Monthly Archives: October 2009

Bloomberg’s Approach to Job Centers Seen As Successful, Despite Criticism

By Kieran K. Meadows

Dozens of jobseekers sized up the others seated in the packed waiting room of the city’s job training center in Brooklyn one recent Friday morning. Fifty people waited to see counselors, attend workshops and improve resumes. The bright blue walls and fancy logos offered a sense of a hope that, despite the city’s highest unemployment rate in 16 years, this center would connect them to a job.

With changes to the job placement system over the last six years, they might have a better chance than ever before.

“The focus has actually changed now,” said John Maul, the coordinator at the Brooklyn Workforce1 Center, one of the job development hubs found in each borough. “It’s more like, ‘Go out and find the companies and what their needs are, and then find the people to fill those. It’s a different perspective,” he said.

The workforce centers are the frontlines in a city that faces the most severe downturn in years. Job losses continue to mount; the jobless rate jumped to 10.3 percent in September and forecasts say it’s not likely to peak for at least another year.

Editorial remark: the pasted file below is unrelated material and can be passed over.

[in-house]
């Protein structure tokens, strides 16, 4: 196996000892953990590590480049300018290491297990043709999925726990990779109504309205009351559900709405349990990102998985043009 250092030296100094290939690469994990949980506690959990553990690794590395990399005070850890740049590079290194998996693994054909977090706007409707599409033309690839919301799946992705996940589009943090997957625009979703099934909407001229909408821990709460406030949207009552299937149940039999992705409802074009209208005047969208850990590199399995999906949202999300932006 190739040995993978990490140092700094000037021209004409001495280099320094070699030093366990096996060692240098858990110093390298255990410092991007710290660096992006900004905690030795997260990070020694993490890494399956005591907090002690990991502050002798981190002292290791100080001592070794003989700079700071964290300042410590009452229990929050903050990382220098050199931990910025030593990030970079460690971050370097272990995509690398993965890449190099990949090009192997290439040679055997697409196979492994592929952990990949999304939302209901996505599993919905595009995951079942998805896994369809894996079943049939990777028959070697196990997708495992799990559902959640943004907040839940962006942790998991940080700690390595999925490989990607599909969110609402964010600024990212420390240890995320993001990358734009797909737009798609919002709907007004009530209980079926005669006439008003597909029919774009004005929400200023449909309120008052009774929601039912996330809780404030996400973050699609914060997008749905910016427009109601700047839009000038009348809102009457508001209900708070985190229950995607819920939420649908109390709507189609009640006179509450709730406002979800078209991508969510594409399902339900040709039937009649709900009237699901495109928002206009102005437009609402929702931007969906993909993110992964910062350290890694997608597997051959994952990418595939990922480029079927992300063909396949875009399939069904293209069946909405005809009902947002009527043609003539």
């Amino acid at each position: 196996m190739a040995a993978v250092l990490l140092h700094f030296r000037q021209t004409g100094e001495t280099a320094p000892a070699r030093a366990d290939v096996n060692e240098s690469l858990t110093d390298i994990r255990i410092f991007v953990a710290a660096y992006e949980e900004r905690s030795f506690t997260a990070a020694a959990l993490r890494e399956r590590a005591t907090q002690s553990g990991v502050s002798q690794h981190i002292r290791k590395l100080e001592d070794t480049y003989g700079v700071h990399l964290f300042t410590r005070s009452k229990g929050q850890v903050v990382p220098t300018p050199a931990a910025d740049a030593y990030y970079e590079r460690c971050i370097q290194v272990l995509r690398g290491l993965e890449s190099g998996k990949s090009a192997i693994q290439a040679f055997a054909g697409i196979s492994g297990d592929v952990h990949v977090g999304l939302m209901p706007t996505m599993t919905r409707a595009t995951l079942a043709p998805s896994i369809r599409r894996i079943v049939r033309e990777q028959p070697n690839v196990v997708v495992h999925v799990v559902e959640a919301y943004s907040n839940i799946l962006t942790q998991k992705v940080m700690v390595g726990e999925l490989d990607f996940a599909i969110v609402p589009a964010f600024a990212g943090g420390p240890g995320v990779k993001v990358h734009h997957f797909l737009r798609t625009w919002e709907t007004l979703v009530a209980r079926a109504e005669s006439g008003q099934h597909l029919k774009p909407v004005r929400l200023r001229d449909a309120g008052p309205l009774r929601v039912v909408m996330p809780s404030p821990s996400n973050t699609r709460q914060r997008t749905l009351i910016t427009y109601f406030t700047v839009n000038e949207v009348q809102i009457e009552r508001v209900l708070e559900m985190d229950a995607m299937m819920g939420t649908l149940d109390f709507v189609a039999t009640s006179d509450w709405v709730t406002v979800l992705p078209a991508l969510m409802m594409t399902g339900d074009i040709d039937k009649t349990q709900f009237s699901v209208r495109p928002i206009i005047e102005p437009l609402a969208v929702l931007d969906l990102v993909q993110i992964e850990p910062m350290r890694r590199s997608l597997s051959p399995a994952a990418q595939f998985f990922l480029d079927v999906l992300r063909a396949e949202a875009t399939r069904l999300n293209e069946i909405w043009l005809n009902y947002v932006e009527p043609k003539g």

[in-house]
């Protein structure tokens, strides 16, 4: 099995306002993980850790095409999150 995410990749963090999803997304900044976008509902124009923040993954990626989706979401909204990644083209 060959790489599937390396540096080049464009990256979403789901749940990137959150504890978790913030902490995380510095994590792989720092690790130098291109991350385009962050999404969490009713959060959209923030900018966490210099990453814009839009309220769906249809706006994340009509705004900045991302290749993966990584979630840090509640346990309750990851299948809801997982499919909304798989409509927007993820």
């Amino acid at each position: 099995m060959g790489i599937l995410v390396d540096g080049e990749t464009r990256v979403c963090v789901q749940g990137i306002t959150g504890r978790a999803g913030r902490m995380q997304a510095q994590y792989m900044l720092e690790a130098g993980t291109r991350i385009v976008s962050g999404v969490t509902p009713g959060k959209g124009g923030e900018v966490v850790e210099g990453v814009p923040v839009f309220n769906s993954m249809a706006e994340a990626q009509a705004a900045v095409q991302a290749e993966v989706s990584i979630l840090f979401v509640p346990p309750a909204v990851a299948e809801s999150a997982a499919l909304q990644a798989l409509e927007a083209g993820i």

It is against this bleak backdrop that Mayor Michael R. Bloomberg’s overhaul of job development centers is being put to the test. Despite critics who say he hasn’t done enough, the mayor’s emphasis on building strong relationships with businesses that do the hiring—stressing placement over training—is seen as the reason for the overhaul’s success.

The change in focus was long overdue, according to David J. Fischer, the project director for workforce development and social policy at the Center for an Urban Future. “It’s crucial to get employers on board,” Fischer said. The mayor’s shift in focus “has been very good. It was absolutely the right decision,” he said.